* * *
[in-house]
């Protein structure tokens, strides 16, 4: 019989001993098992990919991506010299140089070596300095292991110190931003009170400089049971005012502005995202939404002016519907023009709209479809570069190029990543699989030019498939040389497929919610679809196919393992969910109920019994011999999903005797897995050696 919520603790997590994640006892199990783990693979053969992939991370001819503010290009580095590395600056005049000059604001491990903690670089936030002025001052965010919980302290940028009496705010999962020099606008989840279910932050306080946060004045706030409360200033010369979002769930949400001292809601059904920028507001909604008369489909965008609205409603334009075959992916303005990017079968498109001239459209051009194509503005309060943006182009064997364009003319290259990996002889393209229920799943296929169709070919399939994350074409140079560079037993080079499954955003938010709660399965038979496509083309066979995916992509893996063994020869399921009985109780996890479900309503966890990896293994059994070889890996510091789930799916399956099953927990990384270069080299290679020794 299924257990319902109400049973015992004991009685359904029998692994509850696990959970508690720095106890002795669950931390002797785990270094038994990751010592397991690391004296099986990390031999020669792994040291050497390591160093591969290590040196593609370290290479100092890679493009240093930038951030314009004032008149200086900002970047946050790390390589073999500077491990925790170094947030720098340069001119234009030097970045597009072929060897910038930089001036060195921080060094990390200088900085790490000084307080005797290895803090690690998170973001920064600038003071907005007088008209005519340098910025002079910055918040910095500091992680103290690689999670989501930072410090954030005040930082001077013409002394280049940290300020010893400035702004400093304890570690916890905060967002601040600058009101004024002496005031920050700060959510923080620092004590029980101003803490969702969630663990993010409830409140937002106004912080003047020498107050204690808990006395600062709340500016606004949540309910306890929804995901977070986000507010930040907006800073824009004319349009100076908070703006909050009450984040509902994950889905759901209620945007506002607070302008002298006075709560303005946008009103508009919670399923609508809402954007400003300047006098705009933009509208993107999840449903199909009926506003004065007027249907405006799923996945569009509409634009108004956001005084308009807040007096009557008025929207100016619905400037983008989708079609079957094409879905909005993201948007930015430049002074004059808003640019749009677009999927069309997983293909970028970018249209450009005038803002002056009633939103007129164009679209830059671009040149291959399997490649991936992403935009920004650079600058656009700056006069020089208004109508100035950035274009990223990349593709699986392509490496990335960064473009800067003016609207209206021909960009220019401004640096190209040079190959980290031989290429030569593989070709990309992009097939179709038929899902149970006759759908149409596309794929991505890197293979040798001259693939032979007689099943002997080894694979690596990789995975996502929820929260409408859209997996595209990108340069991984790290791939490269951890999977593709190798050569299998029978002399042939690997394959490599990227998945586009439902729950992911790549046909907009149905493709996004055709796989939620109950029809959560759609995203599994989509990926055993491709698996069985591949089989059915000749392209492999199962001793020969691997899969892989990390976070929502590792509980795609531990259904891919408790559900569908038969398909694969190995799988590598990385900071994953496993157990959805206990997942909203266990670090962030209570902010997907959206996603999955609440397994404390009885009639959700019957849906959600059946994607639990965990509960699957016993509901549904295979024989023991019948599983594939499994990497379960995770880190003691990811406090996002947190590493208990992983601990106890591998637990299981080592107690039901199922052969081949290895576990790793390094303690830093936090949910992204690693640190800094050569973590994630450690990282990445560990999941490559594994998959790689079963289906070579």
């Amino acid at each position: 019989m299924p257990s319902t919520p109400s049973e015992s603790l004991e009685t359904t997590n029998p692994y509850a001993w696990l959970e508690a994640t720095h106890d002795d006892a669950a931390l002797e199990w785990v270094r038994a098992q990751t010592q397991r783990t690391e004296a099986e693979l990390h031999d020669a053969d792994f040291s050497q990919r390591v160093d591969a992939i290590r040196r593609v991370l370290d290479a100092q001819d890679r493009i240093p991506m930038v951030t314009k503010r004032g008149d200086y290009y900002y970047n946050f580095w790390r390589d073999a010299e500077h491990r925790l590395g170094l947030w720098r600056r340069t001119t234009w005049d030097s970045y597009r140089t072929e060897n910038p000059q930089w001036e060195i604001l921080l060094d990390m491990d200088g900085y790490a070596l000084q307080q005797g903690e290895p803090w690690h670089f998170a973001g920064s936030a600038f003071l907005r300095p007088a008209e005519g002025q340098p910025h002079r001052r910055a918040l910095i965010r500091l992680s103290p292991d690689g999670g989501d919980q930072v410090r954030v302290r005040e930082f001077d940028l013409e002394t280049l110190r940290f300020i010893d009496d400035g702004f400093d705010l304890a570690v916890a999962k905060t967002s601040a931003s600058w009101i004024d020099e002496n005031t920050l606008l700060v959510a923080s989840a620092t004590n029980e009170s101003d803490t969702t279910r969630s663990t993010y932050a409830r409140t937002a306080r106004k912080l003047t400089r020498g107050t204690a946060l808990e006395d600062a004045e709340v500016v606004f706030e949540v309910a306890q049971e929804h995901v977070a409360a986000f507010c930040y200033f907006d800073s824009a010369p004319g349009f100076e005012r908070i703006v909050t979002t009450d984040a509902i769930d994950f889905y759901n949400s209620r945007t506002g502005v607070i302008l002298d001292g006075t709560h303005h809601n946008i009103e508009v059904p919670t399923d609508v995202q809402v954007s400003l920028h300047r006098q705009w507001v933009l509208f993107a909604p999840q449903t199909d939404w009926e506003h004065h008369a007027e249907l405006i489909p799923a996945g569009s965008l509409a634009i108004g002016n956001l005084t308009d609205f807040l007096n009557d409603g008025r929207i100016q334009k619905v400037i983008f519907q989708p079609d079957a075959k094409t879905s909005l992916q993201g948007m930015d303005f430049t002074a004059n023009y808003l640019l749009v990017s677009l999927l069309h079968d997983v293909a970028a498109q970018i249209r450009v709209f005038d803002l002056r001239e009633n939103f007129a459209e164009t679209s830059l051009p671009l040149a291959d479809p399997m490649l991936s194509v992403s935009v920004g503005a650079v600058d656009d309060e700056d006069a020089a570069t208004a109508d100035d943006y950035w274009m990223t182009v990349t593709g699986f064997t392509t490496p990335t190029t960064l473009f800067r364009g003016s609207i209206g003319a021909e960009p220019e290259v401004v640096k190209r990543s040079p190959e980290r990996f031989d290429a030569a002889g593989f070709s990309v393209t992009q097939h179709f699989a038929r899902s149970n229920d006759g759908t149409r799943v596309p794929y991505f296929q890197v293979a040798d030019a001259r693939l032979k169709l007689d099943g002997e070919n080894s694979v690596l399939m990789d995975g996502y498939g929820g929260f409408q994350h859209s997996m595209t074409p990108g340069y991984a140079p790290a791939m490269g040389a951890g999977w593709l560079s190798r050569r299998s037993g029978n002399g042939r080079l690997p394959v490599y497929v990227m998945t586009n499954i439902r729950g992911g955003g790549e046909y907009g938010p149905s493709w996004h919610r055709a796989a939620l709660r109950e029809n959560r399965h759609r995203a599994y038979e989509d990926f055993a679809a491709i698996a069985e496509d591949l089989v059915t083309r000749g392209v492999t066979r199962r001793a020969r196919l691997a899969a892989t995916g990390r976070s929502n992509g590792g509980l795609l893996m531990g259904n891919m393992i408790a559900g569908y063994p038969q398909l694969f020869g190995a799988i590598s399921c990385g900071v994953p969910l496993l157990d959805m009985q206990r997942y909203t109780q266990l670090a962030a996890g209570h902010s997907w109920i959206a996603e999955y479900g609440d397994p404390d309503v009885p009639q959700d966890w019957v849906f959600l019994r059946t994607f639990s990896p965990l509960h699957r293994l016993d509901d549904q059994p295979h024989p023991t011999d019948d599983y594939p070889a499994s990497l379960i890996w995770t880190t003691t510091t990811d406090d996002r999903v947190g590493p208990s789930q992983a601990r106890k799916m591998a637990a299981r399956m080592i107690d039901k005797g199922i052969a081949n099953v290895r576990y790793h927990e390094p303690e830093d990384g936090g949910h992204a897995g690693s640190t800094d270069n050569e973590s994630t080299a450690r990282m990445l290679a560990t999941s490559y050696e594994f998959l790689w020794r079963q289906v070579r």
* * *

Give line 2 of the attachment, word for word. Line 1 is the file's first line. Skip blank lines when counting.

């Protein structure tokens, strides 16, 4: 019989001993098992990919991506010299140089070596300095292991110190931003009170400089049971005012502005995202939404002016519907023009709209479809570069190029990543699989030019498939040389497929919610679809196919393992969910109920019994011999999903005797897995050696 919520603790997590994640006892199990783990693979053969992939991370001819503010290009580095590395600056005049000059604001491990903690670089936030002025001052965010919980302290940028009496705010999962020099606008989840279910932050306080946060004045706030409360200033010369979002769930949400001292809601059904920028507001909604008369489909965008609205409603334009075959992916303005990017079968498109001239459209051009194509503005309060943006182009064997364009003319290259990996002889393209229920799943296929169709070919399939994350074409140079560079037993080079499954955003938010709660399965038979496509083309066979995916992509893996063994020869399921009985109780996890479900309503966890990896293994059994070889890996510091789930799916399956099953927990990384270069080299290679020794 299924257990319902109400049973015992004991009685359904029998692994509850696990959970508690720095106890002795669950931390002797785990270094038994990751010592397991690391004296099986990390031999020669792994040291050497390591160093591969290590040196593609370290290479100092890679493009240093930038951030314009004032008149200086900002970047946050790390390589073999500077491990925790170094947030720098340069001119234009030097970045597009072929060897910038930089001036060195921080060094990390200088900085790490000084307080005797290895803090690690998170973001920064600038003071907005007088008209005519340098910025002079910055918040910095500091992680103290690689999670989501930072410090954030005040930082001077013409002394280049940290300020010893400035702004400093304890570690916890905060967002601040600058009101004024002496005031920050700060959510923080620092004590029980101003803490969702969630663990993010409830409140937002106004912080003047020498107050204690808990006395600062709340500016606004949540309910306890929804995901977070986000507010930040907006800073824009004319349009100076908070703006909050009450984040509902994950889905759901209620945007506002607070302008002298006075709560303005946008009103508009919670399923609508809402954007400003300047006098705009933009509208993107999840449903199909009926506003004065007027249907405006799923996945569009509409634009108004956001005084308009807040007096009557008025929207100016619905400037983008989708079609079957094409879905909005993201948007930015430049002074004059808003640019749009677009999927069309997983293909970028970018249209450009005038803002002056009633939103007129164009679209830059671009040149291959399997490649991936992403935009920004650079600058656009700056006069020089208004109508100035950035274009990223990349593709699986392509490496990335960064473009800067003016609207209206021909960009220019401004640096190209040079190959980290031989290429030569593989070709990309992009097939179709038929899902149970006759759908149409596309794929991505890197293979040798001259693939032979007689099943002997080894694979690596990789995975996502929820929260409408859209997996595209990108340069991984790290791939490269951890999977593709190798050569299998029978002399042939690997394959490599990227998945586009439902729950992911790549046909907009149905493709996004055709796989939620109950029809959560759609995203599994989509990926055993491709698996069985591949089989059915000749392209492999199962001793020969691997899969892989990390976070929502590792509980795609531990259904891919408790559900569908038969398909694969190995799988590598990385900071994953496993157990959805206990997942909203266990670090962030209570902010997907959206996603999955609440397994404390009885009639959700019957849906959600059946994607639990965990509960699957016993509901549904295979024989023991019948599983594939499994990497379960995770880190003691990811406090996002947190590493208990992983601990106890591998637990299981080592107690039901199922052969081949290895576990790793390094303690830093936090949910992204690693640190800094050569973590994630450690990282990445560990999941490559594994998959790689079963289906070579």